When the Hong Kong government reduced its tax on liquor containing less than 30 per cent alcohol in 2008, many of those who had lobbied for its removal hoped that the financial secretary would later follow suit with the tax on spirits - drinks typically containing 40 per cent alcohol or more.
Unfortunately for spirits drinkers, this has not happened. At the same time, the government has not offered any guarantee that the no-tax policy on wine will remain indefinitely.
Spirits in Hong Kong are taxed at 100 per cent of value and the organisers of Vinexpo, who were among the lobbyists for the zero tax rating for wine, still hope that there will be a reduction in the future.
'In Hong Kong, we [will continue to] lobby for the decrease of tax for spirits. Although there is still a levy on spirits, the consumption of Western-style spirits will continue to grow - although at a slower rate - throughout Asia, with Cognac leading Asian consumption,' says Robert Beynat, chief executive of Vinexpo Asia-Pacific.
Although the growth of wine consumption in Asia has been the big story in recent years, historically the region has long been an important spirits market.
Hong Kong was at one point much touted as the biggest consumer of Cognac in the world on a per-capita basis. However, strictly speaking, that honour went to Vatican City.
Asia was for many years the major international market for premium grades of Cognac and blended whisky.
The first of those is now coming back strongly on the mainland and other regional markets after a period in which sales fell. Single malt Scotch whisky is steadily building up a strong, big-spending following, albeit from a small base.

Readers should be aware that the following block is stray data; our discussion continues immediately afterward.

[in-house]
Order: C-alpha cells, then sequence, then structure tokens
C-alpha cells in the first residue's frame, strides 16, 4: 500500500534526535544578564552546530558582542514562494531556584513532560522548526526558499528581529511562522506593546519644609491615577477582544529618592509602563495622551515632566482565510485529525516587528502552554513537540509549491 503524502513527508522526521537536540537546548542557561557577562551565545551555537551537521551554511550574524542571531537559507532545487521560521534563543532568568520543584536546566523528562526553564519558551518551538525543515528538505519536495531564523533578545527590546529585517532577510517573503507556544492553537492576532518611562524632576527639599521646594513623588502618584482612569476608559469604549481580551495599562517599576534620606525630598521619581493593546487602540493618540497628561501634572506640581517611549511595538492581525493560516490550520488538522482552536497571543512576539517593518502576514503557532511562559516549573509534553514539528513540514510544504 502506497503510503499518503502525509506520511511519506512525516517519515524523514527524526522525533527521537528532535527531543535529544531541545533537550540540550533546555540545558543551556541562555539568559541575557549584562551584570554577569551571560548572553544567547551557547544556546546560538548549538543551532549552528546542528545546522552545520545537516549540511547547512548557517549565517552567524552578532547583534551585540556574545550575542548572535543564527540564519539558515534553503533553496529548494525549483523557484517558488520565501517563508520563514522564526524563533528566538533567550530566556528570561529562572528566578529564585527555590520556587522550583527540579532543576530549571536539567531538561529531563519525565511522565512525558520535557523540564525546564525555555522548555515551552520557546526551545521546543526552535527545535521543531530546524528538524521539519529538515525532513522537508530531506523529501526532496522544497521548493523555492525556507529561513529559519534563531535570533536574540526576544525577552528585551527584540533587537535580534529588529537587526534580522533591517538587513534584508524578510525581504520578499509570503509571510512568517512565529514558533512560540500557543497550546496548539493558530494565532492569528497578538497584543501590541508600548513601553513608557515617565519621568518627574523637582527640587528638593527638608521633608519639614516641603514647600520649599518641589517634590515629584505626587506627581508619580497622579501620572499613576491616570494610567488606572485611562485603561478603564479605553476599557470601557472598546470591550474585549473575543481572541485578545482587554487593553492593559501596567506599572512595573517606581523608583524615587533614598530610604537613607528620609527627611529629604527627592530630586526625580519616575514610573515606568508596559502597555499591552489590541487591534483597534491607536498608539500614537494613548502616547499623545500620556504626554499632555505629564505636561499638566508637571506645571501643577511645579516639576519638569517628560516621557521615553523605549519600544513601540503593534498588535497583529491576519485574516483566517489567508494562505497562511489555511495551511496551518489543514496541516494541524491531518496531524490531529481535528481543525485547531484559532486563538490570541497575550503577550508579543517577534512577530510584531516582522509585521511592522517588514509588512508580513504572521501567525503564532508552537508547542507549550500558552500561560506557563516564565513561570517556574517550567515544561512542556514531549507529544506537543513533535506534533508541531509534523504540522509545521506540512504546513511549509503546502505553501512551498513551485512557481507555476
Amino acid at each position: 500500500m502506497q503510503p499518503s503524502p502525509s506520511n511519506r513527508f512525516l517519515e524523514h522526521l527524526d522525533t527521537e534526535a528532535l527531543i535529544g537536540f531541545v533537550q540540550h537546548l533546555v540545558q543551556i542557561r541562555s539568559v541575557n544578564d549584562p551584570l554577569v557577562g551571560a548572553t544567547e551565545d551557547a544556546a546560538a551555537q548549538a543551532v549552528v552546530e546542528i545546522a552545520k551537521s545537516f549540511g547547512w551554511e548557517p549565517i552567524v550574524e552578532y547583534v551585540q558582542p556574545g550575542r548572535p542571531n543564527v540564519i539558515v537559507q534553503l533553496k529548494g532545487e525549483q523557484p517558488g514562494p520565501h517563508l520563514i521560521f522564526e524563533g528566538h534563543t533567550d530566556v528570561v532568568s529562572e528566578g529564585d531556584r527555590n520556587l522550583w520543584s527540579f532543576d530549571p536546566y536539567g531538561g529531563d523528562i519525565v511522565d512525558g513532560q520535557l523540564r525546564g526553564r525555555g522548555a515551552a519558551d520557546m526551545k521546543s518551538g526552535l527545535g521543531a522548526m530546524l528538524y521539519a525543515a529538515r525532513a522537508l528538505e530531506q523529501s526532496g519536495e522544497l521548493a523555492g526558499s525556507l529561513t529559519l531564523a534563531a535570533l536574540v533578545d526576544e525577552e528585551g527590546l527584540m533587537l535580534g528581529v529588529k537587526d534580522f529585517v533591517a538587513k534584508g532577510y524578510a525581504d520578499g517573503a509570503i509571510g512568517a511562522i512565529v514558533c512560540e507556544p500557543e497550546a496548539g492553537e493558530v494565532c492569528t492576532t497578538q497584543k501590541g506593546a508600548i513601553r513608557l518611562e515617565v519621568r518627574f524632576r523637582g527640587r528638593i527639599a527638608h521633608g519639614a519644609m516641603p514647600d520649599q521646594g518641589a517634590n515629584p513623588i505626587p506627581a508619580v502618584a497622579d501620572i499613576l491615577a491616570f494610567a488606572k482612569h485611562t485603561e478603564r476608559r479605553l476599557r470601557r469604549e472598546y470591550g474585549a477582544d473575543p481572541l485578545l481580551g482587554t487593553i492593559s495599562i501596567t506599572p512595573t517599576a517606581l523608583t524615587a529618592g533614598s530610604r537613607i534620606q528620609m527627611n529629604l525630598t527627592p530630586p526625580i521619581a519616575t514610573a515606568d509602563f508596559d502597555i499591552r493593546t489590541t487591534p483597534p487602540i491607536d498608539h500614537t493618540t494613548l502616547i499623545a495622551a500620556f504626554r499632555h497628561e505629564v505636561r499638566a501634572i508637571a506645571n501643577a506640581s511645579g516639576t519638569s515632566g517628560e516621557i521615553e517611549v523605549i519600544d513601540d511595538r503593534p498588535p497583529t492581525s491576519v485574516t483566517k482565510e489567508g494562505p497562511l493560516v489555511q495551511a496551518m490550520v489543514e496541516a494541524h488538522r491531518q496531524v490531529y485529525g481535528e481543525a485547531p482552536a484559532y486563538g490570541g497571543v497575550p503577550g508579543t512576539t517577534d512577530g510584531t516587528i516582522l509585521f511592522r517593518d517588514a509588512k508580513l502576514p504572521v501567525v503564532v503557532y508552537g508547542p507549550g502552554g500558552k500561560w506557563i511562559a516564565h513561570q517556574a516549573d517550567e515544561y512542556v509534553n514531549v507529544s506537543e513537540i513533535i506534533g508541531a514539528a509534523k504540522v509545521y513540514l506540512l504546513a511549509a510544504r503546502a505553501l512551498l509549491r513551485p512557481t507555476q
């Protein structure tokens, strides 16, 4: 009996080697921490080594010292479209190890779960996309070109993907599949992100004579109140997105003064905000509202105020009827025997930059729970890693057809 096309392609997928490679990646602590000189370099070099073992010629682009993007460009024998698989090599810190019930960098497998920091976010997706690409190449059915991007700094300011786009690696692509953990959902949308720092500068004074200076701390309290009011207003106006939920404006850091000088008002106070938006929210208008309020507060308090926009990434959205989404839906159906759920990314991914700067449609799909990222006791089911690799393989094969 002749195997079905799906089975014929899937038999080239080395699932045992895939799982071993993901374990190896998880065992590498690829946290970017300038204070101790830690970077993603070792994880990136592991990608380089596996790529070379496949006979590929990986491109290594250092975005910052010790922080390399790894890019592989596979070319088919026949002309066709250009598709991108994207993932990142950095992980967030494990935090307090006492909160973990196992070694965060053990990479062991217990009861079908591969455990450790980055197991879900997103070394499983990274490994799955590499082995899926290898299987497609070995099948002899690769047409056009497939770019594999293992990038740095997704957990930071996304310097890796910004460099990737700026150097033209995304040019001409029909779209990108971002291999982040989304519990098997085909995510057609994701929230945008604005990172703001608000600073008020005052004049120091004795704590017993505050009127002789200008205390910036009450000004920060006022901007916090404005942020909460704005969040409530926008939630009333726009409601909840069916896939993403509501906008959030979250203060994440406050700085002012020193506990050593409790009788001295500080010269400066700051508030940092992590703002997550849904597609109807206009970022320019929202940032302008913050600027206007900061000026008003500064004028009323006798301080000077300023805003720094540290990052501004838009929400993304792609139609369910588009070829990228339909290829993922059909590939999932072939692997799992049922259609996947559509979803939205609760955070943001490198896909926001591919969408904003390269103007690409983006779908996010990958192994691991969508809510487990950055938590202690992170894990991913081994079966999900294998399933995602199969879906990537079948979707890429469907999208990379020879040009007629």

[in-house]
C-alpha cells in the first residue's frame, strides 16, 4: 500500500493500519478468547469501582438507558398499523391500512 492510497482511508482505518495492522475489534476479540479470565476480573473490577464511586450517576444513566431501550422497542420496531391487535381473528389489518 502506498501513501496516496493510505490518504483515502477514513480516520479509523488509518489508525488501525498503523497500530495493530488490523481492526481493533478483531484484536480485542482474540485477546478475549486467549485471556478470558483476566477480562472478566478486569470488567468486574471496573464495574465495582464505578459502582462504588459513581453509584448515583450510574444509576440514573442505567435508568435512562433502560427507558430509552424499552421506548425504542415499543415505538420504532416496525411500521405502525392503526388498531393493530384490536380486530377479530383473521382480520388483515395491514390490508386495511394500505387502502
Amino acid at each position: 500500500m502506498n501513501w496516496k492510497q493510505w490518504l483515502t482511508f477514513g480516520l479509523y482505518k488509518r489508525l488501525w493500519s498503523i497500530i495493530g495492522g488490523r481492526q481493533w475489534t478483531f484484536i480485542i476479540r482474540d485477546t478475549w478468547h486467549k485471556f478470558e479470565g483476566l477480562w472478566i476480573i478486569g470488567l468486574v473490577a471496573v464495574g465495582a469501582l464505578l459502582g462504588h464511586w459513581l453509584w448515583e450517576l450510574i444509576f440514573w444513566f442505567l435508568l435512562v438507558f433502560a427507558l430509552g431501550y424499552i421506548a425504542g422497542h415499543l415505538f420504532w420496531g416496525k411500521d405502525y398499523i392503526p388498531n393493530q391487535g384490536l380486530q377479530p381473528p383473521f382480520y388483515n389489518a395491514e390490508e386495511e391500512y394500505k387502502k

Asia's burgeoning cocktail culture is also creating a steadily expanding market for premium quality white spirits, such as gin, vodka and tequila, and niche products such as liqueurs, bitters and eaux de vie, which is a colourless fruity brandy.
Most categories of spirit and liqueur are represented at Vinexpo Asia-Pacific 2010.
It should come as no surprise in a French-organised show that Cognac is particularly well represented. Well known houses exhibiting include Camus, Frapin, Remy Martin, and Tesseron, while Armagnac is represented by Gelas and Semp? Cointreau is among the classic French liqueurs featured at the show.
'The spirits market is just as important as the wine market,' Beynat stresses. 'According to our figures, world wine sales in 2008 reached US$152 billion and, for the same year, world wine spirits reached US$184 billion.
In Asia, the spirits market is decidedly important because Asia is the world's leading spirits-consuming region, which accounted in 2008 for 50.6 per cent of worldwide spirits consumption.'
Although spirits consumption on the mainland, the world's biggest spirits market, is shrinking,
Beynat believes that the category most affected by this is China-made spirits, which account for 99.3 per cent of total consumption nationwide.
He sees room for growth for Western spirits in general and for cognac and single malt whisky in particular.